On the front line: Family fighting Covid together in Surrey hospital
Debbie Cottrell, her two sons and daughter-in-law discuss working in the same hospital together during the coronavirus pandemic.
Debbie Cottrell, her two sons and her daughter-in-law all work at the same hospital in Surrey.
Debbie, 60, works as a specialist colorectal nurse alongside Jack, 28, an assistant physio, and Peter, 32, a psychiatrist doctor, and daughter-in-law Roxanne, 33, a junior doctor at Frimley Park Hospital.
In the latest of a series of profiles looking at workers on the front line of the battle against Covid-19, they told the PA news agency about their experiences.
– How has life changed since the outbreak?
Roxanne: They’ve doubled the capacity of A&E, one is for Covid or suspected Covid patients and the other is for non-Covid, and doubled the number of staff. We still had a large turnover of patients but because we had such an increased capacity and so much staff, it didn’t feel stressful. As things have moved down the line and we have a lot more of the non-Covid patients coming in things have got more hectic again.
Debbie: I was redeployed to one of the non-Covid wards. I was very nervous because it was 20 years since I was on the ward. Being an older nurse I thought I would feel sort of in the way but I wasn’t, everyone was very happy and we all just mucked in together.
Peter: With mental health, everyone is under tremendous psychological distress at the moment… we are definitely seeing a spike in many mental health presentations. So far, so good though I feel, our team has been fantastic.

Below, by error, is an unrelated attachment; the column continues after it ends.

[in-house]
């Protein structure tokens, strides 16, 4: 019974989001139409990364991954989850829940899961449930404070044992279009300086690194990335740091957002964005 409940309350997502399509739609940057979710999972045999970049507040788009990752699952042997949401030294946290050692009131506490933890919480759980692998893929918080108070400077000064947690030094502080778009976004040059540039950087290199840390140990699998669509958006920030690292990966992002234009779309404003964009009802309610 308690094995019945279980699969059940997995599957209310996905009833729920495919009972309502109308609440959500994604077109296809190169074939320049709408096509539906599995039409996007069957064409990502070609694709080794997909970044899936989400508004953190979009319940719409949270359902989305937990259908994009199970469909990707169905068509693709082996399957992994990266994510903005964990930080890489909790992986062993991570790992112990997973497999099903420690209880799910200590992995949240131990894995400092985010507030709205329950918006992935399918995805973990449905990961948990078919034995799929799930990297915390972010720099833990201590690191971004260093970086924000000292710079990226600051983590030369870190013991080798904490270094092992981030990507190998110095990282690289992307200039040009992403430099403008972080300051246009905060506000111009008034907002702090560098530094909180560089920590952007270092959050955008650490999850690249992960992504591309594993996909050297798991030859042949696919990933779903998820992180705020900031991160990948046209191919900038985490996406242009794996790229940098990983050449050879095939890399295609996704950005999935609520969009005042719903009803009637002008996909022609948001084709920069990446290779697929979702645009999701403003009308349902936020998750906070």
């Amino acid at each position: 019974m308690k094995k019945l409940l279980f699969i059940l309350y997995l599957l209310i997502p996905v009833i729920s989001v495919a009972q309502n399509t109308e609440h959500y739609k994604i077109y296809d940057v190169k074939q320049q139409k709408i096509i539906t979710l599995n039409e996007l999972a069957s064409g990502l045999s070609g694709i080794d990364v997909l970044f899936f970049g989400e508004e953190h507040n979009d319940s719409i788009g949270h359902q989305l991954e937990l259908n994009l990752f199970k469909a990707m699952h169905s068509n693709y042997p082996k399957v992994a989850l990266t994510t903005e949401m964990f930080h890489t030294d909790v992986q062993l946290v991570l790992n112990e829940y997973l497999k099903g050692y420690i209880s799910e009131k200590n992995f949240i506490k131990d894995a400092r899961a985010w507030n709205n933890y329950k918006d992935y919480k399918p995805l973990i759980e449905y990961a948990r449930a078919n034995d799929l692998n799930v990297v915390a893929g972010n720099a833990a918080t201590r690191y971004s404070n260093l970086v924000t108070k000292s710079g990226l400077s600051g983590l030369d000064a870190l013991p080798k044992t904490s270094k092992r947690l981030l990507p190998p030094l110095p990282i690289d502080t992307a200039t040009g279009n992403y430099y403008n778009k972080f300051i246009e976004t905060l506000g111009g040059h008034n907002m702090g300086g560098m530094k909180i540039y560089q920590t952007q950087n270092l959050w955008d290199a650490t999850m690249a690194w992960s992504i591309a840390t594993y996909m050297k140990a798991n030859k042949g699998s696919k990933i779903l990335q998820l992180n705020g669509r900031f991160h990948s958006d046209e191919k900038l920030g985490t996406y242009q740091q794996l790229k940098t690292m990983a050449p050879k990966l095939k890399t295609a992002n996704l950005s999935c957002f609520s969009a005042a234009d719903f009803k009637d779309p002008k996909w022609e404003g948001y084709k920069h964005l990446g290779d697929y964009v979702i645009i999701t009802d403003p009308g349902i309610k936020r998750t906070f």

Jack: The Covid pandemic has a massive strain on the respiratory system, so physios are really having to work a lot in ICU, donning PPE. You do see on the news struggles with PPE equipment but from the time I’ve been at work I’ve never had that experience, which makes us feel quite lucky.
– How worrying is it knowing so many members of your family are working with Covid?
Roxanne: I caught Covid. I don’t think I’ve ever been that ill in my life. I was admitted to Frimley for two days for IV antibiotics and I was off sick for about six weeks. I couldn’t breathe, I couldn’t stand up. I basically just laid in bed and poor Peter was looking after the children. Peter and the kids had a much milder illness.
Peter: It’s a big unknown, there’s always anxiety in the background. We’re still learning more about whether immunity lasts and how long does it last. Obviously all our family members here are workers who go on to the shop floor and see people who are suffering from Covid, some of whom are extremely unwell. I just hope I’ve got decent immunity and crack on – because that’s all I can do.
Debbie: I was scared when I did hear Roxanne on the phone, she was very breathless. So seeing her back at work is great and with Peter and Jack I feel they have the right kit to be working with Covid patients.
– What do you make of the public support for the NHS?
Debbie: It’s absolutely lovely and very emotional, with all the neighbours clapping. We are very grateful, but I feel we’re just doing our normal job. We can get into Waitrose with our pass, sort of beating the queue. As I was going around the shop all of a sudden these flowers were put in my basket and this lady looked at me, blew me a kiss and walked away. All these things going on are so lovely.
Roxanne: Night shifts are particularly tough. You’re going into work for 10 hours or 12 hours of a night shift but you walk past some of the rainbows and the thank yous and think, ‘come on, I can do this’.
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